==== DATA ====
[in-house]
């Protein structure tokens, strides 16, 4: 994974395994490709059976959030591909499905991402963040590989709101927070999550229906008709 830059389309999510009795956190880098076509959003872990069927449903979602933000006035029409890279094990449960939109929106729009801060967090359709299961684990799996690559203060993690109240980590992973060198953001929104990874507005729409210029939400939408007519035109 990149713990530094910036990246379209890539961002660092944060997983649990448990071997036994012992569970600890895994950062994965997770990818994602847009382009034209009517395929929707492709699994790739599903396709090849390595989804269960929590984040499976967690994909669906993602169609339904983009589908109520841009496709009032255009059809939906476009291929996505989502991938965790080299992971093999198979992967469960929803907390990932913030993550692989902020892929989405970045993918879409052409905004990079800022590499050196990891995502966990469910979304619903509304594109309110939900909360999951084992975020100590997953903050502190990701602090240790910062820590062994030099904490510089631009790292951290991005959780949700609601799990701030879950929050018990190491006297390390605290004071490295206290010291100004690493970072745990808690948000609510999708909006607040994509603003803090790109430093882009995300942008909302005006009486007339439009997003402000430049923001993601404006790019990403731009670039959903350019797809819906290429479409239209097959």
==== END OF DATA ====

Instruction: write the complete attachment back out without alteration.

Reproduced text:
[in-house]
């Protein structure tokens, strides 16, 4: 994974395994490709059976959030591909499905991402963040590989709101927070999550229906008709 830059389309999510009795956190880098076509959003872990069927449903979602933000006035029409890279094990449960939109929106729009801060967090359709299961684990799996690559203060993690109240980590992973060198953001929104990874507005729409210029939400939408007519035109 990149713990530094910036990246379209890539961002660092944060997983649990448990071997036994012992569970600890895994950062994965997770990818994602847009382009034209009517395929929707492709699994790739599903396709090849390595989804269960929590984040499976967690994909669906993602169609339904983009589908109520841009496709009032255009059809939906476009291929996505989502991938965790080299992971093999198979992967469960929803907390990932913030993550692989902020892929989405970045993918879409052409905004990079800022590499050196990891995502966990469910979304619903509304594109309110939900909360999951084992975020100590997953903050502190990701602090240790910062820590062994030099904490510089631009790292951290991005959780949700609601799990701030879950929050018990190491006297390390605290004071490295206290010291100004690493970072745990808690948000609510999708909006607040994509603003803090790109430093882009995300942008909302005006009486007339439009997003402000430049923001993601404006790019990403731009670039959903350019797809819906290429479409239209097959």